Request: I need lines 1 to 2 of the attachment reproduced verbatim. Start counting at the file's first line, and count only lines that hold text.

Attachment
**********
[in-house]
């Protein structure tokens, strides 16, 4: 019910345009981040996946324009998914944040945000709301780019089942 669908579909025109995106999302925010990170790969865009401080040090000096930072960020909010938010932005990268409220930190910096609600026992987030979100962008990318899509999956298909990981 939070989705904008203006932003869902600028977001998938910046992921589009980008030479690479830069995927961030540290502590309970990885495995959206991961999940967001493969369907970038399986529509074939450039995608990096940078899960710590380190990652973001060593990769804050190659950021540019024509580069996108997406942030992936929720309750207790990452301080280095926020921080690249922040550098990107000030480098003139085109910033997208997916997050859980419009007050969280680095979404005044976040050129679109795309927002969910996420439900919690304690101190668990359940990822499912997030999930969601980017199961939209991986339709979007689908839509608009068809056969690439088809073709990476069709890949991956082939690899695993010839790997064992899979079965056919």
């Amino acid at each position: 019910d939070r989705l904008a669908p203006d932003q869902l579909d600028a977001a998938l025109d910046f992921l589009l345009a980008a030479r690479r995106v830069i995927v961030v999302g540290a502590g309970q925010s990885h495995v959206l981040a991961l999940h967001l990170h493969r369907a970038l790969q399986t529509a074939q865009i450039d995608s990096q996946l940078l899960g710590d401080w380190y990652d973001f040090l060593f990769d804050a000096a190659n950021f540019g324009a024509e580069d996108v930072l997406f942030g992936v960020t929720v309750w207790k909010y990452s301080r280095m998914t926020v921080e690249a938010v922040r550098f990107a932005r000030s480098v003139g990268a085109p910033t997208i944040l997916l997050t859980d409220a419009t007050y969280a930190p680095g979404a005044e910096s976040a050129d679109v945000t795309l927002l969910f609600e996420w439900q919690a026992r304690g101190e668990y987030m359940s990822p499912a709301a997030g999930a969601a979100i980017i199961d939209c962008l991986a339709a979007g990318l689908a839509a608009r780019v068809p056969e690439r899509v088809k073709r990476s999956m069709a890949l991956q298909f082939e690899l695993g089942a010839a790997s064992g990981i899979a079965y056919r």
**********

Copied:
[in-house]
């Protein structure tokens, strides 16, 4: 019910345009981040996946324009998914944040945000709301780019089942 669908579909025109995106999302925010990170790969865009401080040090000096930072960020909010938010932005990268409220930190910096609600026992987030979100962008990318899509999956298909990981 939070989705904008203006932003869902600028977001998938910046992921589009980008030479690479830069995927961030540290502590309970990885495995959206991961999940967001493969369907970038399986529509074939450039995608990096940078899960710590380190990652973001060593990769804050190659950021540019024509580069996108997406942030992936929720309750207790990452301080280095926020921080690249922040550098990107000030480098003139085109910033997208997916997050859980419009007050969280680095979404005044976040050129679109795309927002969910996420439900919690304690101190668990359940990822499912997030999930969601980017199961939209991986339709979007689908839509608009068809056969690439088809073709990476069709890949991956082939690899695993010839790997064992899979079965056919």